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Americans with Disabilities Act

The Americans with Disabilities Act ("the ADA") is a federal law that protects the rights of people with disabilities. It protects against discrimination in employment, state-funded programs, and places of public accommodation such as stores, hospitals, and doctor's offices.

Another law, Section 504 of the Rehabilitation Act ("Section 504"), protects against discrimination in programs funded by the federal government - including any program funded by Medicaid. Although these laws apply to different programs, they have essentially the same requirements.

Who is Protected?

People with significant communication needs are generally considered people with disabilities for the purposes of the ADA and Section 504. That means that they are protected.

In some cases, people with disabilities may also have to show that they are "qualified individuals with disabilities." A "qualified individual" is someone who meets the requirements of a job or a program, either with or without reasonable accommodations. For example, some jobs can't be done without communication - but a person with a communication disability could still do the job with the right supports. That person would still be a "qualified individual" even if he or she could not do the job without communication supports. 

What Kinds of Places are Covered?

The ADA has multiple sections, called titles. Each title covers a different kind of program.

  • Title I covers employers. To be covered by the ADA, an employer must have 15 or more employees. States and local governments can also be covered under Title I when they're acting as an employer. 
  • Title II covers state and local government programs. These can include state hospitals, state universities, local police forces, and state Medicaid programs. They may also cover public transportation programs run by the state, city, or county. 
  • Title III covers places of public accommodation. These include: 
    • Restaurants and other places serving food or drinks to the public 
    • Hotels and similar places of lodging 
    • Public gathering places like lecture halls and auditoriums
    • Public parks, playgrounds, zoos, and amusement parks
    • Stores and rental services
    • Services offered to the public, including pharmacies, doctors' offices, hospitals, lawyers, barber shops, and gas stations
    • Libraries, galleries, and museums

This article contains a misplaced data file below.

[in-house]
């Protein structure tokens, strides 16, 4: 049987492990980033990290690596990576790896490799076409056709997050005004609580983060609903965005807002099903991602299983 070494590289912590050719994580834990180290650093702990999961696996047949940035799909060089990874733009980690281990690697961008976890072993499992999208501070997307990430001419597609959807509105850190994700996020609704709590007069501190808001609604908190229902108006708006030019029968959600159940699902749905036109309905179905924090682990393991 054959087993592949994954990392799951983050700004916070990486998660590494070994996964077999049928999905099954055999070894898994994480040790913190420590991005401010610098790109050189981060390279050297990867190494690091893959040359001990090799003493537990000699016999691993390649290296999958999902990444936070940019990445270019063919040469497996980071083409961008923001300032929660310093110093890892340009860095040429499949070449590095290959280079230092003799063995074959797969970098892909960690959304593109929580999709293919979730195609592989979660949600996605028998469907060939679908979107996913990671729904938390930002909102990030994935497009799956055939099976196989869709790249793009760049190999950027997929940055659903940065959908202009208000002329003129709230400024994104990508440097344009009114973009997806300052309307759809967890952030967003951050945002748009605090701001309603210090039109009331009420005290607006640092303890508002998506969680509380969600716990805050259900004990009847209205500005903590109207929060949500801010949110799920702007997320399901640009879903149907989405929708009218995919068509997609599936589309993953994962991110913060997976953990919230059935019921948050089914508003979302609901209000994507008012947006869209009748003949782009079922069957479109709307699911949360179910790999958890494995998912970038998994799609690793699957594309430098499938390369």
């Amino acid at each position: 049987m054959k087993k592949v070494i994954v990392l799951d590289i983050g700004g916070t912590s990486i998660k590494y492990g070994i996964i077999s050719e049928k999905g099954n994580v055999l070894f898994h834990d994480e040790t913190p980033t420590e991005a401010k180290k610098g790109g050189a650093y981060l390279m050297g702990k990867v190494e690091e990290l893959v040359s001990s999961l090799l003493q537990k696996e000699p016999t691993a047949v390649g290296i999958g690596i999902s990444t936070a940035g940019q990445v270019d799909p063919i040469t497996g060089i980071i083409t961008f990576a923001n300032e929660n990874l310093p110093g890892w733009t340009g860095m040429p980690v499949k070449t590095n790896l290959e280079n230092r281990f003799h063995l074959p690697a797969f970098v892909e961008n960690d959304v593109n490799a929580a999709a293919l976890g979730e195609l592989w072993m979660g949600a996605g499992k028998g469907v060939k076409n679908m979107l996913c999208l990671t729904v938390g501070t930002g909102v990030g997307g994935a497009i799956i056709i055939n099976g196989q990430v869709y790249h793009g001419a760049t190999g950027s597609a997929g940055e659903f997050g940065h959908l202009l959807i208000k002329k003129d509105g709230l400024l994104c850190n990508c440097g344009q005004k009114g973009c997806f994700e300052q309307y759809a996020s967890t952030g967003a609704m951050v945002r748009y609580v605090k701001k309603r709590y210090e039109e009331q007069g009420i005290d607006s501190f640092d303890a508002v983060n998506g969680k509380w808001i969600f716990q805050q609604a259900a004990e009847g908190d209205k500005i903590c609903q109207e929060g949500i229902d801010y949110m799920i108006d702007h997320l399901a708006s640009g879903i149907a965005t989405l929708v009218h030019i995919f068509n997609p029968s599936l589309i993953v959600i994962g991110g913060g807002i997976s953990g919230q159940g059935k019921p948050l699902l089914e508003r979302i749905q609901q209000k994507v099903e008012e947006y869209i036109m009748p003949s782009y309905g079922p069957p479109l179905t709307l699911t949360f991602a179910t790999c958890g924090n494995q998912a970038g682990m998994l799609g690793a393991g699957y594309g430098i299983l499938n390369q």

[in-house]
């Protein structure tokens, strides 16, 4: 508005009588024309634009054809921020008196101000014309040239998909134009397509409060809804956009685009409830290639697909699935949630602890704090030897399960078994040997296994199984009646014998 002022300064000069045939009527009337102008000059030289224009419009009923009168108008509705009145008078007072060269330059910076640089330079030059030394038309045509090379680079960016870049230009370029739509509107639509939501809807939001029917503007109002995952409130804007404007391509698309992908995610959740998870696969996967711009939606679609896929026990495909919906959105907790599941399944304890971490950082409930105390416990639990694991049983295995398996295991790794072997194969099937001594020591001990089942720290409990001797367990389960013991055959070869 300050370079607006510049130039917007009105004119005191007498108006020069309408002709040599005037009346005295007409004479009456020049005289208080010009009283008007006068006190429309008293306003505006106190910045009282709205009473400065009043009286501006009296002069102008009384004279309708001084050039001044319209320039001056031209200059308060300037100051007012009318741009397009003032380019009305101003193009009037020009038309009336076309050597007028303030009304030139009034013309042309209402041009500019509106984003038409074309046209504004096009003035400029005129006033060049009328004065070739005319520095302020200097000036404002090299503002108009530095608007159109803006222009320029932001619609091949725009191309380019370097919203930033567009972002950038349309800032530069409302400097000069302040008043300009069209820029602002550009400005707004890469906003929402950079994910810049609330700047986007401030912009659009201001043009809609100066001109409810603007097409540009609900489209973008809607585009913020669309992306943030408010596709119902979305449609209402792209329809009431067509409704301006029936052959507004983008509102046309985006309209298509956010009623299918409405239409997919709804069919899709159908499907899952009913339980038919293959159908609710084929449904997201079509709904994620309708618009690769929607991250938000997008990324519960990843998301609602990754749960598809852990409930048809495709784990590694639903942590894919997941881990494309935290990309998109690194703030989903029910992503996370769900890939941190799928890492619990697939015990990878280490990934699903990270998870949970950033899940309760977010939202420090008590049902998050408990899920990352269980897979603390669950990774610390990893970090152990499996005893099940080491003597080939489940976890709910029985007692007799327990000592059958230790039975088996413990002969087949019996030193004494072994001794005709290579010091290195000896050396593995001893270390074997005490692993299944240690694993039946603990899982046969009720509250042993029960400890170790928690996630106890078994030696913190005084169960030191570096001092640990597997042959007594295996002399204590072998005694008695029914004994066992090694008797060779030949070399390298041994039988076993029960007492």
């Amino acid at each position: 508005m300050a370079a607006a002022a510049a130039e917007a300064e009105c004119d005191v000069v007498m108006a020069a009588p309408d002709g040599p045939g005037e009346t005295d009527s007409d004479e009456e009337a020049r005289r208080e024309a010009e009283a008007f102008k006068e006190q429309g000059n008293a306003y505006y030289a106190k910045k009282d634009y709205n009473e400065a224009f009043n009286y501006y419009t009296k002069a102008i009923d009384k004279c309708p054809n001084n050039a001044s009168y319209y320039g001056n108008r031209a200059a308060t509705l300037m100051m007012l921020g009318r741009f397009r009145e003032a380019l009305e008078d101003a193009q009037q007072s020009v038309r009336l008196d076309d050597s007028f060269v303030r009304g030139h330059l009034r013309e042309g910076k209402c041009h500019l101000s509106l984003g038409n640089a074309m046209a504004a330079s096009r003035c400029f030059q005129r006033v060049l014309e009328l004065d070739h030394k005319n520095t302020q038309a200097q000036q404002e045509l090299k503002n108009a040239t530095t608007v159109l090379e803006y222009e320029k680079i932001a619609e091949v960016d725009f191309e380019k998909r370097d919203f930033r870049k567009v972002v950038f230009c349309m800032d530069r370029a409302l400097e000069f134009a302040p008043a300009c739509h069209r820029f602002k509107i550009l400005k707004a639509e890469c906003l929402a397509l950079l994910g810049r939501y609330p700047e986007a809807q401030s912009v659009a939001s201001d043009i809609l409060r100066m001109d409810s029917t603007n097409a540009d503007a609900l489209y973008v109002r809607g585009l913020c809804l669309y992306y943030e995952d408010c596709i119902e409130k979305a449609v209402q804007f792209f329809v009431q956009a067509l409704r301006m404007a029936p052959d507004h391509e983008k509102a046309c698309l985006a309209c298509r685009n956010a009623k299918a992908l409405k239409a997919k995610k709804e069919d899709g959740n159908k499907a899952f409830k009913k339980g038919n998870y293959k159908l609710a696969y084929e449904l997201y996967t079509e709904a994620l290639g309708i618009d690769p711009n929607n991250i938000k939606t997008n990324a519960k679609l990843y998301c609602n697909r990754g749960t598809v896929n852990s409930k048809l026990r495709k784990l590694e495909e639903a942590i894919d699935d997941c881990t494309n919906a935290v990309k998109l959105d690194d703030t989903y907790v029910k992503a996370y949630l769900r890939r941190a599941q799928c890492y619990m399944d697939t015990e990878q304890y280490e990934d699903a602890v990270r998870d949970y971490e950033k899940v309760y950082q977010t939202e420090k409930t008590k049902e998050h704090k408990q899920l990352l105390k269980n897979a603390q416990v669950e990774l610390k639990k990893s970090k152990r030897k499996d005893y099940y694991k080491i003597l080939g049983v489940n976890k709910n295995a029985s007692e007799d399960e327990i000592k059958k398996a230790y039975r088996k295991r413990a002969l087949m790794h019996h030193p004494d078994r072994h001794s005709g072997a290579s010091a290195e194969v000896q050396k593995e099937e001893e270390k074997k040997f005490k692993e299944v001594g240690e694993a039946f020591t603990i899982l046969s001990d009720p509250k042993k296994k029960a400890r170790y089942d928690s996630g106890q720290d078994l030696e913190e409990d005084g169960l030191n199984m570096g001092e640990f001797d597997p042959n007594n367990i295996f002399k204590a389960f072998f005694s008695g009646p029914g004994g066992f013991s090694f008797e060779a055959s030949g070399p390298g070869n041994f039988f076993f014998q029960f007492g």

• Social services establishments like day care centers, senior centers, adult day centers, shelters, and food banks;
    • Recreational facilities such as gymnasiums, bowling alleys, or golf courses 
    • Educational services, including places of higher education and vocational schools
    • Public transportation stations and stops 

Again, Section 504 also covers programs that receive federal government funding. These can include: 

  • Any health facility that is reimbursed by Medicare or Medicaid
  • Any place of higher education that serves students receiving federal financial aid
  • Any federal government program, such as the Social Security Administration or Veterans' Hospitals 
What Communication Supports are Available through the ADA and Section 504?

The ADA and Section 504 both protect against discrimination. Discrimination can mean either

  • Excluding someone based on a disability alone. For example:
    • A store cannot refuse to serve someone who uses a communication support. 
    • A school cannot reject a student simply because the student uses communication supports.
  • Failing to provide a reasonable accommodation. For example: 
    • A testing service (such as the SAT) must make reasonable modifications to its policies so that s student can use necessary communication technology or supports. It may also have to provide the person with extra time in order to account for the extra time it takes to use certain forms of communication technology.
    • A doctor's office must allow a person to bring a communication supporter to an office appointment.
    • An employer must allow a person to use an AAC device at work. 

Sometimes, the ADA and Section 504 will require provision of auxiliary aids and services to people with disabilities who need them, including people who need them in order to communicate effectively. These include:

  • Sign language interpreters
  • Note takers
  • Captioning
  • Information provided in writing 
  • Speech-to-speech interpreters or transliterators